A Heated Debate

Jim Boyle, of Cheshire, Massachusetts, wonders whether it’s necessary to preheat an oven before cooking food in it. Would it be more efficient to simply put food in a cold oven and cook until it reaches the correct internal temperature?

There are various reasons ovens are heated to the desired temperature before food is placed in them. For one, an initial blast of heat is needed to jumpstart many reactions critical to a dish’s final texture and flavor. Sugars begin to caramelize at 338°F, while proteins begin to brown at 284°F. And unlike stovetop cooking, cooking in the oven relies on indirect heat—meaning that quite a bit of heat is required to ensure foods reach these temperatures. With baked goods, this immediate heat exposure also is crucial for so-called oven spring, a term used to describe the initial expansion of dough or batter in the oven. And it evaporates moisture in butter, creating a burst of steam that’s responsible for the flaky texture of pie crusts and biscuits. Most recipes are written to take advantage of these effects. Nonetheless, it is technically possible to bring foods to the correct internal temperature by starting them in a cold oven. But should you? To find out, we gave it a try. In our testing, we found that cold-start cookies baked unevenly (and required a lot of monitoring), while puff pastry turned out unpleasantly pasty. Meanwhile, root vegetables roasted in a heated oven got far better caramelization and softened more than those started in a cold oven. Similarly, a hot-start pork loin browned far better (and had better flavor) than a cold-start version. Interestingly, it took nearly the same amount of time for both roasts to reach the correct internal temperature, with the cold-start loin finishing mere minutes earlier than the hot-start loin did. In every case, we found that cooking in a cold oven sacrificed flavor, while being no more efficient.

The Golden Touch

Many recipes for sticky-sweet baked goods call for corn syrup. But our callers were curious whether golden syrup could be used as a substitute. And if so, does it make a difference in flavor?

Corn syrup is a sugary liquid derived from corn. Common in American baking, corn syrup’s hygroscopic nature (it draws in water) makes it a good choice for ensuring a moist texture. It also does not require additional dissolving the way granulated sugar does. (It is worth noting that corn syrup is not the same as high-fructose corn syrup, a more processed and controversial food additive.) Golden syrup, also known as “light treacle,” is a sweetener from the U.K. that often can be found in the baking aisle of American supermarkets. It is made by boiling sugar cane juice down to a thick, amber-colored syrup that tastes less sweet than corn syrup with a hint of caramel. To test whether it can be substituted for corn syrup, we used both to make pecan pies and marshmallows and were pleased with the results. Both pies were equally gooey, and the marshmallows were nearly identical—the golden syrup marshmallows were only slightly creamier. The biggest difference was in flavor. The versions made with golden syrup had toasty, caramel notes, while those made with corn syrup did not. Ultimately, we find the choice comes down primarily to taste preference.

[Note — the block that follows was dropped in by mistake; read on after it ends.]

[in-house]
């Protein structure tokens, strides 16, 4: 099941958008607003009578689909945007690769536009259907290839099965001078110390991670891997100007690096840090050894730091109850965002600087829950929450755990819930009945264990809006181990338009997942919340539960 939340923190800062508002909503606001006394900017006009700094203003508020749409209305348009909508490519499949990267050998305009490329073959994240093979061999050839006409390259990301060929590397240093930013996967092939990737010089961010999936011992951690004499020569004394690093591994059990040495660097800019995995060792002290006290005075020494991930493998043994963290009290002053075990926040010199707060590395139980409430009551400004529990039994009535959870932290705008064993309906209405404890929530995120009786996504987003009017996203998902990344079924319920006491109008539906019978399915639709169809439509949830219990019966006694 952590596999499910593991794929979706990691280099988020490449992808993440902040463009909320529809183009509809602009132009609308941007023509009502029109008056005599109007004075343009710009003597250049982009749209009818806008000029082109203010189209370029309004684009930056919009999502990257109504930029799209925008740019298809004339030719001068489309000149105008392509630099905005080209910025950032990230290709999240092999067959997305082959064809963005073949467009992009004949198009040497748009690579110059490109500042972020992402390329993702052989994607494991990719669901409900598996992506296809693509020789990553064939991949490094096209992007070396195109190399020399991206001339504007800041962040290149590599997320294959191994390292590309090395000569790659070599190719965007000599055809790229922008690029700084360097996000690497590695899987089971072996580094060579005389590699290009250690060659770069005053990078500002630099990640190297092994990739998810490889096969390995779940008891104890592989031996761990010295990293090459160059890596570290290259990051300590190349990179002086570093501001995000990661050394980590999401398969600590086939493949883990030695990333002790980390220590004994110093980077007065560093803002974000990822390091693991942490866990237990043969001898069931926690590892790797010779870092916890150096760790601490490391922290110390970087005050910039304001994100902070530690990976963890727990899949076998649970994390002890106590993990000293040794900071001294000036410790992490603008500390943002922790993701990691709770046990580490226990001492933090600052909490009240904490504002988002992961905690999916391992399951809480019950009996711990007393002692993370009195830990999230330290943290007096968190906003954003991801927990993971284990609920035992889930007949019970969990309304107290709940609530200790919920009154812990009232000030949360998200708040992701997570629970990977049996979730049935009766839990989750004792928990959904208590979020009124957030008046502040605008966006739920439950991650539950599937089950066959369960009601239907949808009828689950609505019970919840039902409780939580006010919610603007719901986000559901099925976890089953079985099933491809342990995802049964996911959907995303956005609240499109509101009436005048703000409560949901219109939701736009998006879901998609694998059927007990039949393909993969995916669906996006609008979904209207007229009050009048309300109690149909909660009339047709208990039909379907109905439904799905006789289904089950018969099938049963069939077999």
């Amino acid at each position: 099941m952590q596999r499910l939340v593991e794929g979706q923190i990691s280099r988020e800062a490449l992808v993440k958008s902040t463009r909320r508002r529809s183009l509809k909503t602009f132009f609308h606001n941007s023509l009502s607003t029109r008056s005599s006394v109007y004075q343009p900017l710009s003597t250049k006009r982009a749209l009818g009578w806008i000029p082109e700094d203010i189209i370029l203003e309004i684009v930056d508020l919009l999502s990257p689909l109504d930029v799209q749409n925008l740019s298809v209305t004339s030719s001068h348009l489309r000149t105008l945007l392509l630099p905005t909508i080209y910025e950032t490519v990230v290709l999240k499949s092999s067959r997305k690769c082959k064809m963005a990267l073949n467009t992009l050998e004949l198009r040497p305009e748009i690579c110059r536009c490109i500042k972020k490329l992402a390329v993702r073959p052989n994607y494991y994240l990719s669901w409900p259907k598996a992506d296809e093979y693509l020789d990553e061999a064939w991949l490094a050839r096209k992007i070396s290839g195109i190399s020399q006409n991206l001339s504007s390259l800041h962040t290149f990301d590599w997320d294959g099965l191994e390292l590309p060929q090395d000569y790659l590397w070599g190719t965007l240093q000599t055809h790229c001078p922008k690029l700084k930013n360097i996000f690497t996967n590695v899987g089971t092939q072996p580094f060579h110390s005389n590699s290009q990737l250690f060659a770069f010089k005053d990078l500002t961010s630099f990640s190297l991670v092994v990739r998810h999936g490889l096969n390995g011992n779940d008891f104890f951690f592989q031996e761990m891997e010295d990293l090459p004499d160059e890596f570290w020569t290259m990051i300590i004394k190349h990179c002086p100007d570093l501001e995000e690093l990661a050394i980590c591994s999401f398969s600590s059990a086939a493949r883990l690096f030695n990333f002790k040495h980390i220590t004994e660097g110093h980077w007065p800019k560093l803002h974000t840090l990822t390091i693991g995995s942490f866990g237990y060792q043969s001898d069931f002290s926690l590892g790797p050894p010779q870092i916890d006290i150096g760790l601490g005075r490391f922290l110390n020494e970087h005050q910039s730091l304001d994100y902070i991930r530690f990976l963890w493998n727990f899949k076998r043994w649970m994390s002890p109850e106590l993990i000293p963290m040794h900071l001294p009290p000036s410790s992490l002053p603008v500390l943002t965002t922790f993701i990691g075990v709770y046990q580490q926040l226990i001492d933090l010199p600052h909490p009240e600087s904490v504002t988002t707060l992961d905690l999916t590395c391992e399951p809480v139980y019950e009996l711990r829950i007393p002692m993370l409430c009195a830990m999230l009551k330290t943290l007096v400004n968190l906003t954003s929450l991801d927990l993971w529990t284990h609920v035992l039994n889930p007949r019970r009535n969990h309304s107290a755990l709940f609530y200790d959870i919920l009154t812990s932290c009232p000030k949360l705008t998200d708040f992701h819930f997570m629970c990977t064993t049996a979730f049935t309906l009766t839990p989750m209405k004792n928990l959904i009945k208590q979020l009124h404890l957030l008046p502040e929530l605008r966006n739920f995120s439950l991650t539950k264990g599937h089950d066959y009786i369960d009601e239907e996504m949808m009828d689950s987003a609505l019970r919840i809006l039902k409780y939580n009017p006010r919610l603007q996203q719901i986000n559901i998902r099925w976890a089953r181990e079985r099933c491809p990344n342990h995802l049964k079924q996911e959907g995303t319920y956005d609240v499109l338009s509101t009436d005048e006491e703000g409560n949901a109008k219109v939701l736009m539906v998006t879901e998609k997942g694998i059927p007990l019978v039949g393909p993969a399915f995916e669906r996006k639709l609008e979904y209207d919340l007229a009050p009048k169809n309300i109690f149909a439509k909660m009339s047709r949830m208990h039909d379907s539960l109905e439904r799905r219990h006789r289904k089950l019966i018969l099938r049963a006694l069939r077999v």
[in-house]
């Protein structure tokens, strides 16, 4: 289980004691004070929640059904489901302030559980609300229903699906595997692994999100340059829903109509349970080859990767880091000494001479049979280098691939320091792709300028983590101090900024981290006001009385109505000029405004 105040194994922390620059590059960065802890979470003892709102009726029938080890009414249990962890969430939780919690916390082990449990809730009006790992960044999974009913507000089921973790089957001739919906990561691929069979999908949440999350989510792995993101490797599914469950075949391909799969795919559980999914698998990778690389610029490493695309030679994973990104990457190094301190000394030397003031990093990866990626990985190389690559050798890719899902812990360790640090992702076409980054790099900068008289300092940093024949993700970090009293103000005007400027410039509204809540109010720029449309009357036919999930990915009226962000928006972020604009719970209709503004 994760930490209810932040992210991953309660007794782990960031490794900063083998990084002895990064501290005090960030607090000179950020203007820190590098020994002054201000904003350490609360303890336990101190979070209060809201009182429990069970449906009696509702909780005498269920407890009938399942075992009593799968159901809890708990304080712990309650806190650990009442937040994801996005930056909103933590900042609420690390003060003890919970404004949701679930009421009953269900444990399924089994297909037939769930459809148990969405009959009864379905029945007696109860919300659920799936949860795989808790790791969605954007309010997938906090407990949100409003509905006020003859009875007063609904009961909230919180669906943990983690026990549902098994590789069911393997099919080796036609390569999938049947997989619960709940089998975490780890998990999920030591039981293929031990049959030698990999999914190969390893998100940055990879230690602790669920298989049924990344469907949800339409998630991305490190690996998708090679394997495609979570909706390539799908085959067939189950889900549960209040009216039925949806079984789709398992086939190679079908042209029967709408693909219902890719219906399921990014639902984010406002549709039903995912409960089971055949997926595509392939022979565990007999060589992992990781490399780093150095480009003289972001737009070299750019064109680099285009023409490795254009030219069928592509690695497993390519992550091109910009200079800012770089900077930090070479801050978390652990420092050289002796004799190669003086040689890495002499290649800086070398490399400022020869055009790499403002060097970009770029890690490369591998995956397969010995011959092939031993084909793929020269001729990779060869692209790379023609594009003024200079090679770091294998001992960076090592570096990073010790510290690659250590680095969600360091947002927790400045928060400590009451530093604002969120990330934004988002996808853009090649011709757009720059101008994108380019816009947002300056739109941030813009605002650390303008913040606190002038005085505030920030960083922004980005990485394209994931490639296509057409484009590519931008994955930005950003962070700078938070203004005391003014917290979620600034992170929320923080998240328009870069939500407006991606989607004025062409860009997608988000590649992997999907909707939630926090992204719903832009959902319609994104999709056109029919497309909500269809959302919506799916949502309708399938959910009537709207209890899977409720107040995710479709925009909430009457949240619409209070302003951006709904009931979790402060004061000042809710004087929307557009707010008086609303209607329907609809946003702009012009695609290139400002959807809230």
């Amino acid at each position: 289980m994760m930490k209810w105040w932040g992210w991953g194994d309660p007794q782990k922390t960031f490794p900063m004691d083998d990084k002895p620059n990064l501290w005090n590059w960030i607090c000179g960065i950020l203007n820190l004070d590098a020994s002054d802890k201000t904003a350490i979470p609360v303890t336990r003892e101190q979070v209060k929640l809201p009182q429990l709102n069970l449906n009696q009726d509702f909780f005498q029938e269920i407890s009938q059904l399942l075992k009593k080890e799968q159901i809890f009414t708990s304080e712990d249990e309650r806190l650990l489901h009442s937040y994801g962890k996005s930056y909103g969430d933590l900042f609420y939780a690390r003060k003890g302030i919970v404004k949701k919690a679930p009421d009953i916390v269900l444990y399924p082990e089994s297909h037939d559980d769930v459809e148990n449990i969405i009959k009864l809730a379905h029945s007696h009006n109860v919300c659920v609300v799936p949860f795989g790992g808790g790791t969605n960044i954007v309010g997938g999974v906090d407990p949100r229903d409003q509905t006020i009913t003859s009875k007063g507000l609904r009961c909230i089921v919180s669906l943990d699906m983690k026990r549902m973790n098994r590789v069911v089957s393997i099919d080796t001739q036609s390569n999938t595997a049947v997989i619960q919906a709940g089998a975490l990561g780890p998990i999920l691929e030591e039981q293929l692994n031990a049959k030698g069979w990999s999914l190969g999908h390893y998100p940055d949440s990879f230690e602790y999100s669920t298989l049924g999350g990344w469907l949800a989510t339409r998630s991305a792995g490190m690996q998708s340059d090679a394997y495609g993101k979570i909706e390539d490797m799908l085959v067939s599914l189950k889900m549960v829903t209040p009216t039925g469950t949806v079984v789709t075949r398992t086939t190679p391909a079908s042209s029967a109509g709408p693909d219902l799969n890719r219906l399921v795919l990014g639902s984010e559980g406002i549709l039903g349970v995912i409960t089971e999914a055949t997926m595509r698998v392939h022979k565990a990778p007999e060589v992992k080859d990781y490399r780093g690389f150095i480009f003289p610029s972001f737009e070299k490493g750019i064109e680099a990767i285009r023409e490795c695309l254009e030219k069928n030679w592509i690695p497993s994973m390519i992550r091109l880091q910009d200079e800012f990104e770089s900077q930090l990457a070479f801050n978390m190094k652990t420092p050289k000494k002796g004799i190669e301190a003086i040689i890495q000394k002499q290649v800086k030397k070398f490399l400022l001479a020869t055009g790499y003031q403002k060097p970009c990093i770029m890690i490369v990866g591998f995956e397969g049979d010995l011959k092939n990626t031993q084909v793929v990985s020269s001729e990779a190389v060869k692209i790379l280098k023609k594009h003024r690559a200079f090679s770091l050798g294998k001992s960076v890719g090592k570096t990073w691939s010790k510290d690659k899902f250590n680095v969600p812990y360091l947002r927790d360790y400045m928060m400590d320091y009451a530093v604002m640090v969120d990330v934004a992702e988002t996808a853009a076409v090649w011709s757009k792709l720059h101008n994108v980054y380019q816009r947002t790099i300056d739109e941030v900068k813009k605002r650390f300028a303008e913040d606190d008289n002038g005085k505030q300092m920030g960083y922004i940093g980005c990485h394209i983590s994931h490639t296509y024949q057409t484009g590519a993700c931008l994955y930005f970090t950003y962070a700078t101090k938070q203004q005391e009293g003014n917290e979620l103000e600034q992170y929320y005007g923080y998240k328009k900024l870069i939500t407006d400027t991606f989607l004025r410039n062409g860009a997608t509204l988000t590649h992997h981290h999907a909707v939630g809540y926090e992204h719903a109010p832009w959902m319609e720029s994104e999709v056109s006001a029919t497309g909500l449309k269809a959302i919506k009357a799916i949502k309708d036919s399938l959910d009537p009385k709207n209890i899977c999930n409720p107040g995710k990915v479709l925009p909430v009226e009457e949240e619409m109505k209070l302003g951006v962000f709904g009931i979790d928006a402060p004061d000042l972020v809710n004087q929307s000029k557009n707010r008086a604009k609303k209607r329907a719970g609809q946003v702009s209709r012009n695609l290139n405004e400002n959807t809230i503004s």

Polenta Problems

New York City caller Bill Weiss asked for help with a polenta puzzle. When he cooks it on the stovetop, it turns into a runny, gluey mess. Because he likes to stir in cheese near the end of cooking, this raises an intriguing question: Could cheese be the culprit?

We doubt it. Cheese does contain amylase, an enzyme that can affect the sorts of starches present in polenta, but it is highly temperature sensitive. Above 160°F, the enzyme is deactivated, and polenta hot off the stove far exceeds that. Rather, we suspect the reason for the runny polenta is the cooking method. Though polenta seems simple to make—it’s nothing more than cornmeal cooked with water and salt—it can be tricky to master. In fact, there are many reasons it can turn runny, including adding too much liquid, undercooking it or insufficient stirring (as stirring helps the cornmeal absorb liquids while distributing starches). Luckily, fixing the problem is usually relatively straightforward. If your polenta is runny, you can try to thicken it by adding more cornmeal or by cooking it for longer. Of course, avoiding the problem from the start is best. For that, we use our preferred polenta cooking method—the oven. We find that baked for an hour in a Dutch oven with moderate heat, polenta turns out perfectly, requiring only a bit of initial stirring. This set-it-and-forget-it approach sidesteps the runny polenta problem entirely. Find our recipe at 177milkstreet.com/polenta.